Climate activists take on ‘Wall Street,’ but can’t reach NY Stock Exchange
NEW YORK (CNNMoney) — Hundreds of environmentalists marched in New York’s financial district on Monday to protest the relationship between global warming and Big Business.
The protesters blocked traffic as they staged a sit-in and shouted slogans on climate change. But they couldn’t march on the actual Wall Street after running into barricades and had to abandon plans to “shut down” the New York Stock Exchange.
At the event, dubbed #FloodWallStreet, the marchers surrounded the iconic bull statue in lower Manhattan and chanted slogans demanding “climate justice” and carried signs saying “Corporate capitalism = climate chaos.”
Their beef: the fossil fuels industry and other companies are profiting at the expense of the environment. The activists said they were willing to be arrested to drive home the link between global capitalism and worsening climate change. However, there weren’t reports of any arrests by early afternoon.
“The climate crisis is fundamentally an issue of the economy,” one activist told CNN. “Flood Wall Street is an attempt to bring the problem to the doorstep of the people who are fundamentally responsible for the crisis we find ourselves in now.”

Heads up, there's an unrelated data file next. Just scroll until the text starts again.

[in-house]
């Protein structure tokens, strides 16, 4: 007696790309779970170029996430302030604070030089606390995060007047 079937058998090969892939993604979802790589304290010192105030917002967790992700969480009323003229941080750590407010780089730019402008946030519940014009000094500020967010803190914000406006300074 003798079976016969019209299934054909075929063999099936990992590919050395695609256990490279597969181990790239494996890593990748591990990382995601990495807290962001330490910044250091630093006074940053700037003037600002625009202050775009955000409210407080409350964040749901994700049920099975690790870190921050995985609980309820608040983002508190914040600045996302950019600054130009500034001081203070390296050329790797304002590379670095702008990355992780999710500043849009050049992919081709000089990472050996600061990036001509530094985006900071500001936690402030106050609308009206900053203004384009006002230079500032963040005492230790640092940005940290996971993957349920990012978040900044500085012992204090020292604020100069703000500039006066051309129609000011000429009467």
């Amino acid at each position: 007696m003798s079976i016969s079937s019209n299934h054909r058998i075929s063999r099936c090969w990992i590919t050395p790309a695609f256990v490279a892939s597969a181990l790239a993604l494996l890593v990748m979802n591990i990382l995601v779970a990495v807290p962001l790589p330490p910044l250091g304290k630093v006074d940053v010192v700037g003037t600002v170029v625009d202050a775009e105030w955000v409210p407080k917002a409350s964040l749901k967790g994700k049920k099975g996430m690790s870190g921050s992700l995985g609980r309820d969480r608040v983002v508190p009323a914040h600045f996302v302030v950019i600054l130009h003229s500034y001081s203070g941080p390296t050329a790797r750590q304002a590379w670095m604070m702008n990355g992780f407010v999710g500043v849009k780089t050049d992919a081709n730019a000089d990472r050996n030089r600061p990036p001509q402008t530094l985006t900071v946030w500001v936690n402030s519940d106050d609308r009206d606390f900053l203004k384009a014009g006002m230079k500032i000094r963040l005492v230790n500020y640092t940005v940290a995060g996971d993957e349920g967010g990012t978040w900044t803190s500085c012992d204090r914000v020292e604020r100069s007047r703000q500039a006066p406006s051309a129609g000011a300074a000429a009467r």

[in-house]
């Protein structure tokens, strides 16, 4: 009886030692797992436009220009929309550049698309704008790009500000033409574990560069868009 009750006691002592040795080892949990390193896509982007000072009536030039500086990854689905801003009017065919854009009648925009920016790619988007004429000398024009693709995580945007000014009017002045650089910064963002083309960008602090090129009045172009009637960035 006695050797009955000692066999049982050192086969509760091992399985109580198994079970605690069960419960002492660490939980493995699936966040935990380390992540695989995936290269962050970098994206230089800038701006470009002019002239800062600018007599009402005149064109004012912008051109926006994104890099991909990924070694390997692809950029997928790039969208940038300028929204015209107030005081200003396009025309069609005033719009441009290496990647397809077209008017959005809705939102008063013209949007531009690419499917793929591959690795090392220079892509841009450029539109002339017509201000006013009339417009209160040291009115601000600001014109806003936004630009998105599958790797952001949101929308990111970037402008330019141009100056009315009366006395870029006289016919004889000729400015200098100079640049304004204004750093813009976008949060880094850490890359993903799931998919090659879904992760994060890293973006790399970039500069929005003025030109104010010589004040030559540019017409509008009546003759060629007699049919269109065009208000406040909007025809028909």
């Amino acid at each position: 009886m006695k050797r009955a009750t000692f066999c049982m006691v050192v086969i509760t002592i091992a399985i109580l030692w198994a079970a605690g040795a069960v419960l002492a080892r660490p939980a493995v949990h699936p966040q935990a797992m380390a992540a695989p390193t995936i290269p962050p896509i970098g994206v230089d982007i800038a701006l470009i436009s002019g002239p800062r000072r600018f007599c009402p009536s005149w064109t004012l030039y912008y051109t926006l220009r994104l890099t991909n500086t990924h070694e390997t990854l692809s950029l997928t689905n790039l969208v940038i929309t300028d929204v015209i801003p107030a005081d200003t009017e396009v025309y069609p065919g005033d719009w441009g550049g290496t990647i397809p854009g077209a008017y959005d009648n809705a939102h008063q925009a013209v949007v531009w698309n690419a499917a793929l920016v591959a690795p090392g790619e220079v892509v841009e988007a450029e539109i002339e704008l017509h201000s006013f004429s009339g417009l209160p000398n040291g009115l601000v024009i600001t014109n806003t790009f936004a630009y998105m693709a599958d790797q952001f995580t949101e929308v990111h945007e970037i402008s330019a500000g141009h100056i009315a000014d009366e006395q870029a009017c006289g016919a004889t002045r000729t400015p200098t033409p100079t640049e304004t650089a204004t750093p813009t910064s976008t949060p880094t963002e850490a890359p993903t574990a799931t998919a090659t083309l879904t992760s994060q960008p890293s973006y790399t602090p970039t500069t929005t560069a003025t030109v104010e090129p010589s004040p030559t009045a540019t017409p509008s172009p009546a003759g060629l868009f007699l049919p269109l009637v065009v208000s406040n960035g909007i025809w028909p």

Organizers estimated that 2,500 people took part in the demonstration. They planned to remain in place until forced to leave.
Protesters unfurled a 300-foot banner that read “Flood Wall Street,” and inflated two 15-foot “carbon bubbles.” The atmosphere was boisterous, with protesters wearing costumes and dancing to the beat of a marching band.
The New York Police Department was out in full force, with some cops on horses.
Monday’s demonstration comes one day after tens of thousands of people took part in the People’s Climate March in New York City, which organizers said was the largest demonstration of its kind ever.
In addition to environmentalists, the marchers on Sunday included labor activists and clergy, as well as celebrities and politicians.
U.N. Secretary General Ban Ki-moon walked with former U.S. Vice President Al Gore along the two-and-a-half mile route. Celebrity protesters included comedian Chris Rock, as well as actors Leonard DiCaprio and Mark Ruffalo.
Rallies were also held in London, Paris, Berlin, Tokyo and Bogota, Colombia.
Protesters are calling on world leaders to take more aggressive action to curb the emissions of greenhouse gasses.
Global leaders will gather Tuesday in New York for a United Nations summit on climate change. The UN is not expected to take any major steps, but officials are hoping to create momentum for a bigger commitment next year.